Wednesday, 8 July 2020

The Evolution of Homecoming and Homecoming Dresses  

Homecoming is a well-known American tradition and is usually held in time for the first football game of the season in late September or early October. While it’s really only a tradition in the US, anyone that’s watched even a handful of American TV shows or movies will have an idea about what it is.

Every school has it’s own homecoming traditions, but the core of the event is the same – it’s an opportunity to celebrate the start of a new semester, watch a football game, and party! While most of us know about the homecoming dance, how do homecoming traditions differ through the country, and how has homecoming dress fashion changed?

Unusual Homecoming Practices

Down in Texas, there’s an unusual tradition of wearing something called a “Mum.” It started as a corsage (which is worn at proms and formal events around the world), but has since developed into huge statement pieces – so big it has to be carried!

The Homecoming Mum got its name because highschool boys would usually ask their mothers to make them (which makes it confusing given that “Mum” is more of a British term, but that’s not really the interesting point here). A Texan photographer named Nancy Newberry curated a series of intimate photographs of young Texans showing off their ornate garlands in their own homes.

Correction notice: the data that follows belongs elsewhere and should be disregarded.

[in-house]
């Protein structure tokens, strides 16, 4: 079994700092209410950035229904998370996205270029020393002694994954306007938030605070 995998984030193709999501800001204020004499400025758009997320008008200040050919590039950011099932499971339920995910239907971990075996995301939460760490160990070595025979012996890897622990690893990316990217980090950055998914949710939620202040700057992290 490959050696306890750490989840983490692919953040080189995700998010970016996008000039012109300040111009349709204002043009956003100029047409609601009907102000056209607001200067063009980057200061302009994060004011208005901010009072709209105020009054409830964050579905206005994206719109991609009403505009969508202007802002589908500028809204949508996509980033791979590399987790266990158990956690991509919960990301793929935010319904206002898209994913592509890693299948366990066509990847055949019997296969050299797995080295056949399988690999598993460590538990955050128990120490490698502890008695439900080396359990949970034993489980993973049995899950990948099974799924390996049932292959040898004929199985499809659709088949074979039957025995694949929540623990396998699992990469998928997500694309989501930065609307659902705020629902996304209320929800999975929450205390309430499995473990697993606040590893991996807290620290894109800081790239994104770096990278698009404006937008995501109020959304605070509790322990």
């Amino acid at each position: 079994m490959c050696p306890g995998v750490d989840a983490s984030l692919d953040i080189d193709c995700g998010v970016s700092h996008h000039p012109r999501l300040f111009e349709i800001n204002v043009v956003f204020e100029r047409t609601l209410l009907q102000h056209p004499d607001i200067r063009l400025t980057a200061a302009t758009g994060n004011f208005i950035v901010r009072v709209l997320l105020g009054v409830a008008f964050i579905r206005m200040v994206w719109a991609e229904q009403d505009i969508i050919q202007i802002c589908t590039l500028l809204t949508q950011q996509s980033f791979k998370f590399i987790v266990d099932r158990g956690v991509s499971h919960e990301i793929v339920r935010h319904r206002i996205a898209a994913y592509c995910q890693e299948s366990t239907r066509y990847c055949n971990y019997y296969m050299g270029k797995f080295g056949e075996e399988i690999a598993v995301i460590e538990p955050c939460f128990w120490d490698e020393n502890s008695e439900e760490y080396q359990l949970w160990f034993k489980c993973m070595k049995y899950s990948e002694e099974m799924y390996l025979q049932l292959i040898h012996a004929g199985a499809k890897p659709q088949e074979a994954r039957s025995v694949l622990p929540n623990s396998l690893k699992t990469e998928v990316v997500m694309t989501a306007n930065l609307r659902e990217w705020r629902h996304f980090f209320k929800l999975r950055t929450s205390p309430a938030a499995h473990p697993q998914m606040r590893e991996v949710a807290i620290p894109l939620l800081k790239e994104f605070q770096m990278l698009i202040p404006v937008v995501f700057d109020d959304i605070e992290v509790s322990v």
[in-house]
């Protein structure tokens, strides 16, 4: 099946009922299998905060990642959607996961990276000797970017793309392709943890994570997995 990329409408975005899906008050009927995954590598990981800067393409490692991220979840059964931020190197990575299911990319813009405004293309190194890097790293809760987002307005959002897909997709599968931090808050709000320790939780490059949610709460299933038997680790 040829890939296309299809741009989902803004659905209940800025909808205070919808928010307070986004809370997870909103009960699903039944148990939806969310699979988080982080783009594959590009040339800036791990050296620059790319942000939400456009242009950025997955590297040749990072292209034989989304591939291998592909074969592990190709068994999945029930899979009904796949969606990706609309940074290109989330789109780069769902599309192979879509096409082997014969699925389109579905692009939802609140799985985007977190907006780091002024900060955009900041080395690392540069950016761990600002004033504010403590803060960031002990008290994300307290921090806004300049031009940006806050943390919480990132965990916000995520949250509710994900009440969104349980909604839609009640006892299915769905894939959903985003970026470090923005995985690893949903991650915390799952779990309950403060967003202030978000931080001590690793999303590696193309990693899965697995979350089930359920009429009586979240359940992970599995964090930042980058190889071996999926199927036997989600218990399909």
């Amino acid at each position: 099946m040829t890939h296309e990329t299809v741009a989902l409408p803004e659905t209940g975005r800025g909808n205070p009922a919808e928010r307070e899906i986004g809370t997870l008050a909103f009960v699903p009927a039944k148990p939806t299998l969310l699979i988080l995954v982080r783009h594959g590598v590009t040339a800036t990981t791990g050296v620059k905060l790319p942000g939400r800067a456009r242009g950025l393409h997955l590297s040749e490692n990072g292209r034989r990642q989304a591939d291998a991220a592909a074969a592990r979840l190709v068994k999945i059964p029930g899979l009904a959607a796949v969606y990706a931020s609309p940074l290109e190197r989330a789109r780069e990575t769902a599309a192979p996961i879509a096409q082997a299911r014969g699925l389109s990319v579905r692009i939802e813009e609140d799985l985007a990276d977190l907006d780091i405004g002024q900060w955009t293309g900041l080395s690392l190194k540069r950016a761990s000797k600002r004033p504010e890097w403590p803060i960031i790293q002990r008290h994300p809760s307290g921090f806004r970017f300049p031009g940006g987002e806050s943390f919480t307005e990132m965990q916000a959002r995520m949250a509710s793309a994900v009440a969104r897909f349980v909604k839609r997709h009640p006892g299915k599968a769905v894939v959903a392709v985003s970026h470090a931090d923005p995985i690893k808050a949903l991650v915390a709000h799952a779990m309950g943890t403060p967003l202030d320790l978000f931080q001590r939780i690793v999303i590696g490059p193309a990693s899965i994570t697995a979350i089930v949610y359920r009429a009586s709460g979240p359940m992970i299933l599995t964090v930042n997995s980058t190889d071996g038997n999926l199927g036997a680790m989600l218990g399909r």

This series, aptly entitled Mum has gained a lot of attention, particularly outside of Texas, where the Homecoming Mum is virtually unheard of. Nowadays, they’re designed to match the girls’ homecoming dresses.

Homecoming Dresses

Since homecoming began, girls have been focused upon the homecoming dresses they’ll wear. While the hours of research used to be spent walking around malls with their friends until they all bought their homecoming dresses, shoes, and matching and accessories, most girls now spend time browsing online.

Evolution of Homecoming Dresses

As with every mass-worn piece of clothing, homecoming dresses have evolved a lot with style over the years. Many dresses in the 1930s were made of velvet and featured a drop waist. The 1940s saw wartime fabric rations, which resulted in slim-fitting dresses. Tulle dresses in the 50s were tea-length (cutting off at the calf) and often featured ruffles.

The transitional era came in the 60s, as waistlines ascended, and hairstyles (particularly the infamous beehive) became higher. The empire skirt became popular around this time, which then shifted slightly to the flowing style of the 70s. Eyelet lace and even crochet dresses briefly made an appearance. The 80s was all about ruffles, giant bows and matching with your date. Shoulder pads and later satin dresses with spaghetti straps became popular in the 1990s. The 00s introduced a lot of floral and silky dresses.

Now, generally, everything goes! Once unfortunate Florida teen wasn’t allowed into her homecoming for wearing a black jumpsuit, but at most schools, a jumpsuit is a classy way of bringing homecoming into the 21st century. For a homecoming in 2020 or 2021, you can either choose a style to nod back to past generations (why not ask your mom what she wore?) or choose something ultra-modern, classy and influenced by celebrity style.

Needless to say, homecoming dresses have come a long way over the last few decades, and, if you keep your dress for long enough, it might just go out of fashion and come back in again! Unlike prom, homecoming is accessible to everyone, from freshmen to seniors. This means that anyone can enjoy it every single year, and that means a brand new homecoming dress every year too!

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